Detroit mayor takes another stab at $250M blight bond referendum
Detroit Mayor Mike Duggan is billing a revised $250 million blight bond proposal as a means to fund demolition and renovations while creating jobs to keep the city’s post-bankruptcy progress on track amid the coronavirus pandemic.
The council may consider putting the plan — called “Proposal N for Neighborhood Improvement” — on the November ballot at a meeting Tuesday. The council in November voted against the original plan laid out by Duggan, but he said the new version, crafted with council input, addresses some concerns that drove opposition by providing greater city oversight, a commitment to saving some homes and a commitment to use locally based companies.
“We’ve got the capacity to borrow the money without any increase in the property tax rate" and with rates low and seven upgrades in hand since the city emerged from its historic Chapter 9 bankruptcy in late 2014, “Detroit is in a good position” to borrow, Duggan said. “We’re going to put Detroiters to work.” The city remains several notches away from investment grade despite the upgrades.
The plan would provide funding to demolish 8,000 blighted properties over the next three years and rehabilitate another 8,000. The city estimates that 14,000 homes are in need of demolition.
The city’s ongoing blight plans have hit a roadblock as the city shifts spending priorities to deal with budget shortages due to the pandemic-driven economic shutdown that’s hurt gambling and other tax revenues. The city must maintain budgetary balance or it faces a return to direct state oversight under its bankruptcy exit rules.
If the council agrees to send the measure to voters on the November 3 ballot, and it’s approved, the city would issue unlimited tax general obligation bonds as soon as December, John Naglick, the city’s chief deputy chief financial officer said during a Budget, Audit and Finance Standing Committee this week.
About 64% of the borrowing would be offered with a tax-exempt structure and the other 36% as taxables, allowing the city more flexibility in what it does with some properties. The city won’t require a tax increase to repay the borrowing as the current millage would support bond repayment as revenue is freed up from retiring debt.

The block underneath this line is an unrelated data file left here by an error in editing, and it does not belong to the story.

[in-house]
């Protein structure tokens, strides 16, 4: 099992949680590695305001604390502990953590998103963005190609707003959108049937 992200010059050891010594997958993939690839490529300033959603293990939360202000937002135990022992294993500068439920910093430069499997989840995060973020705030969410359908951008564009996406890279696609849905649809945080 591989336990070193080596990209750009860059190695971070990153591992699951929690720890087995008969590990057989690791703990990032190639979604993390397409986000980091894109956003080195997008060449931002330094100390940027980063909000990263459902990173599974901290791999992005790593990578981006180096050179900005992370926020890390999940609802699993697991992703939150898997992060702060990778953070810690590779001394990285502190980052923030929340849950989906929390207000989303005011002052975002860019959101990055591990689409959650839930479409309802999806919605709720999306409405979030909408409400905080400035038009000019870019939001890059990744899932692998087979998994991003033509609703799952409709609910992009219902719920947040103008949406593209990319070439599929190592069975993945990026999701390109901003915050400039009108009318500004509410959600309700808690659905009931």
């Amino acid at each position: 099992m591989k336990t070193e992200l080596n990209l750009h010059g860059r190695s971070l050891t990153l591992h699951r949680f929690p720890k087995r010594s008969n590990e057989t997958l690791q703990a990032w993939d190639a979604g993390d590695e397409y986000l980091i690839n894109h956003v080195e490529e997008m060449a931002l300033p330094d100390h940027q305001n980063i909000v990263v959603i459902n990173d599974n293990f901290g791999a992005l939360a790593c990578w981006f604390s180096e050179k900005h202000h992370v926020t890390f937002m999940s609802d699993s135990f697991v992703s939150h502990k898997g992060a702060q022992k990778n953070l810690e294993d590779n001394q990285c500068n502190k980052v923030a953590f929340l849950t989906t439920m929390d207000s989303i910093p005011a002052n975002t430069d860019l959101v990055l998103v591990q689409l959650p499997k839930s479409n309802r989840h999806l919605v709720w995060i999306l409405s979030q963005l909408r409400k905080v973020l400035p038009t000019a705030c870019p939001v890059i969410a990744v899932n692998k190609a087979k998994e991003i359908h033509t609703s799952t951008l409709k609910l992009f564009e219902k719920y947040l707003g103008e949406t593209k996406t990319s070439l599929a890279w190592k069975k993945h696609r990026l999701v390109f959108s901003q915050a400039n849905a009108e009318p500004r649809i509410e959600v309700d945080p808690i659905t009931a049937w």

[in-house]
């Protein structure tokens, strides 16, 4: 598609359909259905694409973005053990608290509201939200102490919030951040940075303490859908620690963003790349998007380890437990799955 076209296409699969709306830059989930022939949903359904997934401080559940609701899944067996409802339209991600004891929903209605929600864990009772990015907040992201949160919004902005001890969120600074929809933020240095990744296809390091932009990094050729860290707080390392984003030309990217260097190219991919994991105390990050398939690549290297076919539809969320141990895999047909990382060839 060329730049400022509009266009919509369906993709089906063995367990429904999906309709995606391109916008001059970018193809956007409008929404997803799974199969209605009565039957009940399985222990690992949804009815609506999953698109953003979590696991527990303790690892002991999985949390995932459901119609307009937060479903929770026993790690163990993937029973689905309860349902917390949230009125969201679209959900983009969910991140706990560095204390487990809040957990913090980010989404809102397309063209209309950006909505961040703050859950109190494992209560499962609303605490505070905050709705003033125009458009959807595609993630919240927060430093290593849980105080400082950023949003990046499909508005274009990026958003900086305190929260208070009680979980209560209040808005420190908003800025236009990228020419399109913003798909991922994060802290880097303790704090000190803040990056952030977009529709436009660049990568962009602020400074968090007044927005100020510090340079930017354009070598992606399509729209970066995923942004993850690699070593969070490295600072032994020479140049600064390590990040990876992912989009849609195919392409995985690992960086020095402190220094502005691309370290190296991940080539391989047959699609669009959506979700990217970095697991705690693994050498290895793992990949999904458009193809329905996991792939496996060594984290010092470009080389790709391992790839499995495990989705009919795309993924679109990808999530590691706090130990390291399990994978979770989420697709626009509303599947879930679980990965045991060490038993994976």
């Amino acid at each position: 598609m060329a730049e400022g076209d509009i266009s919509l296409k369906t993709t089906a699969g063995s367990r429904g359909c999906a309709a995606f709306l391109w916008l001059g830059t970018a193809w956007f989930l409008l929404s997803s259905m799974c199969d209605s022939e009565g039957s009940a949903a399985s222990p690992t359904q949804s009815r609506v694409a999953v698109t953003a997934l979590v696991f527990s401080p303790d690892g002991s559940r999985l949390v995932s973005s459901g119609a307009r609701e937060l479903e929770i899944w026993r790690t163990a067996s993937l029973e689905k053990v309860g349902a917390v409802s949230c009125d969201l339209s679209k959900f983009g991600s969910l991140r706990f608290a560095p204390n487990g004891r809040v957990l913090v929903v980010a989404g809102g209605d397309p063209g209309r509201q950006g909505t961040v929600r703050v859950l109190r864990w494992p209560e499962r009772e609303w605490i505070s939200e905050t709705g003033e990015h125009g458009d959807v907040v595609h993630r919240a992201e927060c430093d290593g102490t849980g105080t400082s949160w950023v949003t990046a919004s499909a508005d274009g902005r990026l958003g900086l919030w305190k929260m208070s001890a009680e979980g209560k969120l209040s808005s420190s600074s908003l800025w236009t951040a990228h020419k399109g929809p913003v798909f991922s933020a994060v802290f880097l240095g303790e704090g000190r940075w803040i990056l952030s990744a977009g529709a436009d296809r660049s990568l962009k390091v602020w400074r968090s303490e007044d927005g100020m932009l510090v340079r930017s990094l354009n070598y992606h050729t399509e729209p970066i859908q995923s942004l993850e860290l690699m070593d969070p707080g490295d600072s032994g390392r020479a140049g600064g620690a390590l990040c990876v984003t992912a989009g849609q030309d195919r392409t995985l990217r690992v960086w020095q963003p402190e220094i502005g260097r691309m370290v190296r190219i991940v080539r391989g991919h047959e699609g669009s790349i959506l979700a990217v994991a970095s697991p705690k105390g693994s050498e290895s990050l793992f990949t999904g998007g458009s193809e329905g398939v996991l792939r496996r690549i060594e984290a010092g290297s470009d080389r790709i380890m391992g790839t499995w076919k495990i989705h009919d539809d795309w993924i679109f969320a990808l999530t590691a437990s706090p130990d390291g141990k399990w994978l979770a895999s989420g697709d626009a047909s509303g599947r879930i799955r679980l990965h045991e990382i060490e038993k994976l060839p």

Naglick told council members it is a good time to borrow, given low rates, strong demand for taxable paper, and the upgrades. If the city waits and the economy picks up, interest rates could rise, he warned. “This is a very good time to borrow.” The city issued its first standalone borrowing since its 2013 bankruptcy in December 2018.
The city will pay premium rates in the 4% to 5% range because of its junk ratings, Naglick noted. “It takes a while to rebuild our credit rating,” he said.
The committee advanced the proposal to put the bond question to voters at a meeting Wednesday during which some council members and members of the public questioned whether the spending represented the best use of city dollars, whether it would put the city’s financial progress at risk, and whether more time should be taken to review the plan before sending it to the full council for debate.
Council President Brenda Jones laid out her policy questions to be addressed during the council meeting in a letter to the public, saying concerns include “Will the bond transaction threaten the fiscal solvency of the City of Detroit? Do the various departments have adequate record keeping and oversight practices to ensure efficient use of the dollars and protect resident property taxes?”
Jones is also concerned whether city residents adequately benefit from new jobs and that adequate outreach will be conducted to inform residents of how the program could benefit them.
Duggan first pitched the bond plan last year but the council rejected it due to series of issues, including mismanagement of the existing plan. The troubles were underscored by a critical city audit that came out ahead of the vote and an ongoing federal probe. Critics also wanted more assurances that residents would benefit through employment and questioned the amount wanted for rehabbing homes. Published reports also attributed the failed vote to strains at the time between the mayor and council.
The city’s economic progress is threatened by the fiscal toll of the COVID-19 pandemic, S&P Global Ratings warned when it moved the city’s outlook to negative on its BB-minus issuer rating in April. “In our view, Detroit is adequately situated to absorb the pressures over the coming months given its proactive management that has acted quickly and its very strong reserve and liquidity position but a delayed return to pre-pandemic revenue stability or much steeper decline in revenues than projected, would prove very challenging for the city,” S&P said.
Balanced budgets allowed the city to exit direct state oversight last year. It’s built reserves to help manage the looming resumption of pension contributions, but it has little room for error without slipping backward and it’s heavy reliance on economically sensitive taxes makes it all the more vulnerable to a recession.
Capital spending and blight removal could also be impeded by the COVID-19 revenue hit setting back economic recovery efforts. Duggan is closing a $348 million revenue hit in the current budget through the use of fund balances, cuts, layoffs, and by diverting blight and other program funding.